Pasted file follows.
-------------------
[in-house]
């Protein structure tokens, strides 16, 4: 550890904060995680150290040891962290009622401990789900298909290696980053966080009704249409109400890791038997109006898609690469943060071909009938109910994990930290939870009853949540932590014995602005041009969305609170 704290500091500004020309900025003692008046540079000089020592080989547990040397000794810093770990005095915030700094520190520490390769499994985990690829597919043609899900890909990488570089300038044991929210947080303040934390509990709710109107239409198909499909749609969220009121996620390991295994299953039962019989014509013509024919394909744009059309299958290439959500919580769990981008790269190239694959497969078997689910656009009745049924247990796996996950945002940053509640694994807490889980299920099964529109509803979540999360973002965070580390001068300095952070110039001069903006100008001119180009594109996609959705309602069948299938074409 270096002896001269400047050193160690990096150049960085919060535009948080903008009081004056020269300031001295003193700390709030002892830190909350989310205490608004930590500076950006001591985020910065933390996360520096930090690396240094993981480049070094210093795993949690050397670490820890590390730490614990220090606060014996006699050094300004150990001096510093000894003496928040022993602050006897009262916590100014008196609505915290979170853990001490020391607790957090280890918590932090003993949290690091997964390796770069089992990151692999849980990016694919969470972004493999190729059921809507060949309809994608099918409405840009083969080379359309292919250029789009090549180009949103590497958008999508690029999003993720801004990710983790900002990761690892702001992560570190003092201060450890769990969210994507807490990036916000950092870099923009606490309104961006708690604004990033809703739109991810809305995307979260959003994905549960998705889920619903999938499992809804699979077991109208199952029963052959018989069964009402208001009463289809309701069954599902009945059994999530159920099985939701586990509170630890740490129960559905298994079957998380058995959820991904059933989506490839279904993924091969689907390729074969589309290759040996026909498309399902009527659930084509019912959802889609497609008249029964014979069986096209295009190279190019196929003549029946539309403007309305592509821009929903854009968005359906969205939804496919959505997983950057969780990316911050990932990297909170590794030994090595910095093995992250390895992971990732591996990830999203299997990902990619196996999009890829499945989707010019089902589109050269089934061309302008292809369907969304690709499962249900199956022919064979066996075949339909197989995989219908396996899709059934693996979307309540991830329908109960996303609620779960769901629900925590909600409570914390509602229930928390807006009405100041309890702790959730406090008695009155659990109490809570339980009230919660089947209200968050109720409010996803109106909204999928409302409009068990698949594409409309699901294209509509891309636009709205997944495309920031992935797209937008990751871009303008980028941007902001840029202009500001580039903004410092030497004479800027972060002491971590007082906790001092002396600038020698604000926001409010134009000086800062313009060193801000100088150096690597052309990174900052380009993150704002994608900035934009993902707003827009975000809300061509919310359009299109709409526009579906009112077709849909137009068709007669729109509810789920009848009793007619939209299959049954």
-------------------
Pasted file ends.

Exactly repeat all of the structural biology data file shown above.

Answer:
[in-house]
């Protein structure tokens, strides 16, 4: 550890904060995680150290040891962290009622401990789900298909290696980053966080009704249409109400890791038997109006898609690469943060071909009938109910994990930290939870009853949540932590014995602005041009969305609170 704290500091500004020309900025003692008046540079000089020592080989547990040397000794810093770990005095915030700094520190520490390769499994985990690829597919043609899900890909990488570089300038044991929210947080303040934390509990709710109107239409198909499909749609969220009121996620390991295994299953039962019989014509013509024919394909744009059309299958290439959500919580769990981008790269190239694959497969078997689910656009009745049924247990796996996950945002940053509640694994807490889980299920099964529109509803979540999360973002965070580390001068300095952070110039001069903006100008001119180009594109996609959705309602069948299938074409 270096002896001269400047050193160690990096150049960085919060535009948080903008009081004056020269300031001295003193700390709030002892830190909350989310205490608004930590500076950006001591985020910065933390996360520096930090690396240094993981480049070094210093795993949690050397670490820890590390730490614990220090606060014996006699050094300004150990001096510093000894003496928040022993602050006897009262916590100014008196609505915290979170853990001490020391607790957090280890918590932090003993949290690091997964390796770069089992990151692999849980990016694919969470972004493999190729059921809507060949309809994608099918409405840009083969080379359309292919250029789009090549180009949103590497958008999508690029999003993720801004990710983790900002990761690892702001992560570190003092201060450890769990969210994507807490990036916000950092870099923009606490309104961006708690604004990033809703739109991810809305995307979260959003994905549960998705889920619903999938499992809804699979077991109208199952029963052959018989069964009402208001009463289809309701069954599902009945059994999530159920099985939701586990509170630890740490129960559905298994079957998380058995959820991904059933989506490839279904993924091969689907390729074969589309290759040996026909498309399902009527659930084509019912959802889609497609008249029964014979069986096209295009190279190019196929003549029946539309403007309305592509821009929903854009968005359906969205939804496919959505997983950057969780990316911050990932990297909170590794030994090595910095093995992250390895992971990732591996990830999203299997990902990619196996999009890829499945989707010019089902589109050269089934061309302008292809369907969304690709499962249900199956022919064979066996075949339909197989995989219908396996899709059934693996979307309540991830329908109960996303609620779960769901629900925590909600409570914390509602229930928390807006009405100041309890702790959730406090008695009155659990109490809570339980009230919660089947209200968050109720409010996803109106909204999928409302409009068990698949594409409309699901294209509509891309636009709205997944495309920031992935797209937008990751871009303008980028941007902001840029202009500001580039903004410092030497004479800027972060002491971590007082906790001092002396600038020698604000926001409010134009000086800062313009060193801000100088150096690597052309990174900052380009993150704002994608900035934009993902707003827009975000809300061509919310359009299109709409526009579906009112077709849909137009068709007669729109509810789920009848009793007619939209299959049954």